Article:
For the forces involved in top-roping, I don't see why a good old-fashioned tied cordelette isn't just fine.
Toprope anchors seem like a situation where the cordelette really shines. If the route doesn't wander, you don't need much in the way of dynamic equalization. And the monstrous redundancy of a cordelette is comforting when you consider that no one is up at the anchor to watch how it behaves when loaded.
At a belay anchor, you have a belayer standing there. If the anchor gets loaded in a funny way by the second or by the way the belayer hangs, and it starts rubbing against a sharp edge, you can do something about it. Any unpredicted problems like this at a toprope anchor could go unnoticed for too long.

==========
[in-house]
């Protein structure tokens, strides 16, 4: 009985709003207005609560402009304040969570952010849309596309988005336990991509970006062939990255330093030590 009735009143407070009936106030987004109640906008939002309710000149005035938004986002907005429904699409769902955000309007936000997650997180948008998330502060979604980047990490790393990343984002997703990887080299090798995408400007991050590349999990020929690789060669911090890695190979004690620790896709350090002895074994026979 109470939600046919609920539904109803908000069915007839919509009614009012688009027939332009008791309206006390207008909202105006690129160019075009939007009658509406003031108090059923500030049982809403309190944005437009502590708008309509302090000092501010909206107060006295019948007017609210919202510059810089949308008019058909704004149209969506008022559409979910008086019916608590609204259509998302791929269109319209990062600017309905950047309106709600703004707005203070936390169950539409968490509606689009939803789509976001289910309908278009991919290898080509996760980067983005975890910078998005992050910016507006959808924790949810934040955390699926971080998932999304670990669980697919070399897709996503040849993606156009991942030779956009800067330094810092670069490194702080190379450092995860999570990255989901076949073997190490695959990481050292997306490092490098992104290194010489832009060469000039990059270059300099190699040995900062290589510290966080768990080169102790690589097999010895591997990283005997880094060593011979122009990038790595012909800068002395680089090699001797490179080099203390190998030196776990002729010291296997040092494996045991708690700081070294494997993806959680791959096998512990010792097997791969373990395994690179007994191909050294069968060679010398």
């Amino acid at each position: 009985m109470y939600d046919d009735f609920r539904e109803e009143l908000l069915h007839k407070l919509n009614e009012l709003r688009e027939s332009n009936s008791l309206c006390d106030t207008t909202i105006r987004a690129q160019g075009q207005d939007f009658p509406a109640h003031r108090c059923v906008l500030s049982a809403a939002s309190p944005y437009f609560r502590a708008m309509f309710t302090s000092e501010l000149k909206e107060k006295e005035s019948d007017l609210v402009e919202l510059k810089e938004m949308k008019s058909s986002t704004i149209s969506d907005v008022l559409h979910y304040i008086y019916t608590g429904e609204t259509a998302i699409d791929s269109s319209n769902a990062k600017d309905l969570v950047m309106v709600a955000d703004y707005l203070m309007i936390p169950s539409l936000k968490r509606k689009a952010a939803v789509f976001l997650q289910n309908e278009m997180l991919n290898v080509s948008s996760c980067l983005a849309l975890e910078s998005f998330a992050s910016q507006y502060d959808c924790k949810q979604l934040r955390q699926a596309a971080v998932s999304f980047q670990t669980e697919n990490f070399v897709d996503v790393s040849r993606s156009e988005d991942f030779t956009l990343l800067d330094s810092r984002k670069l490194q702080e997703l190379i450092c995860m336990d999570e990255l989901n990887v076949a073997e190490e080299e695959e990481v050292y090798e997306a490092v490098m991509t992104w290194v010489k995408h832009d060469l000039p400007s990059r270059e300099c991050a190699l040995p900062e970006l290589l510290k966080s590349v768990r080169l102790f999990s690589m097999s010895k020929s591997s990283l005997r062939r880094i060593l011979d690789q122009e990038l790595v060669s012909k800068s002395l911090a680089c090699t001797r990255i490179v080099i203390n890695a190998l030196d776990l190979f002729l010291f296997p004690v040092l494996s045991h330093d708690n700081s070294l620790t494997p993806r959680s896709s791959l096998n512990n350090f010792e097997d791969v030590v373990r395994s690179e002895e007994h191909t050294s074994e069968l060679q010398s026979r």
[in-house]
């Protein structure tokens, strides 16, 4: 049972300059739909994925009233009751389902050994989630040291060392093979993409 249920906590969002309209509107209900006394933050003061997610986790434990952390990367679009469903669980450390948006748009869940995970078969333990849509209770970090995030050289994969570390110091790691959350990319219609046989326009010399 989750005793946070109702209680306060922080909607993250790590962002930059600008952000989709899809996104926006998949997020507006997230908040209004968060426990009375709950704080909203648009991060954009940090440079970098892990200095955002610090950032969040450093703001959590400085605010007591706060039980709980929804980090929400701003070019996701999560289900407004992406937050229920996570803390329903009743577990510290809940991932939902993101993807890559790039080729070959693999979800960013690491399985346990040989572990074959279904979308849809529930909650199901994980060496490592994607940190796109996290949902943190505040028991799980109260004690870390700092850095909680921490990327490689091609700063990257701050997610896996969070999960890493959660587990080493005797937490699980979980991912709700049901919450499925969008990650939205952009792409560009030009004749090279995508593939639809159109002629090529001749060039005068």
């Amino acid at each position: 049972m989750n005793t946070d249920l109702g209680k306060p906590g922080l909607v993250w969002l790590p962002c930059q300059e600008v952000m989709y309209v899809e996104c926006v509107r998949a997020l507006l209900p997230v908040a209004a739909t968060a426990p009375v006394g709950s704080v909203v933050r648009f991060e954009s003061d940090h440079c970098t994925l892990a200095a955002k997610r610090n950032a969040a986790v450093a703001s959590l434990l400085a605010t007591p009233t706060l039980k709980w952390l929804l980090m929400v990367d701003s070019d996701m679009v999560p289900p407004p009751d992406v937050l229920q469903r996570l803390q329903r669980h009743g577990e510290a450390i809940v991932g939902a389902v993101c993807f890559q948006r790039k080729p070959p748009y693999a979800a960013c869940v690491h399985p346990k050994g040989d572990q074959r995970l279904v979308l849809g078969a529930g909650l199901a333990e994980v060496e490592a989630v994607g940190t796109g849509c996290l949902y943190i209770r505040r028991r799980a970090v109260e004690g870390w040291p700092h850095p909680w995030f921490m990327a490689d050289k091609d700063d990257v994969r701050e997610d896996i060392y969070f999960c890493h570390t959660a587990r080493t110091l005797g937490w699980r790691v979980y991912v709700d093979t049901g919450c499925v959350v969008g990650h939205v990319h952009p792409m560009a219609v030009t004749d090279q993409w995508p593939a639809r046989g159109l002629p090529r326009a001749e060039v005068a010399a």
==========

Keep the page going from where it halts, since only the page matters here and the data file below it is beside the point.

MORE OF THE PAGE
I've been the proponent of a self equalizing version of the cordelette, but I use the old fashioned version more often when setting up TRs.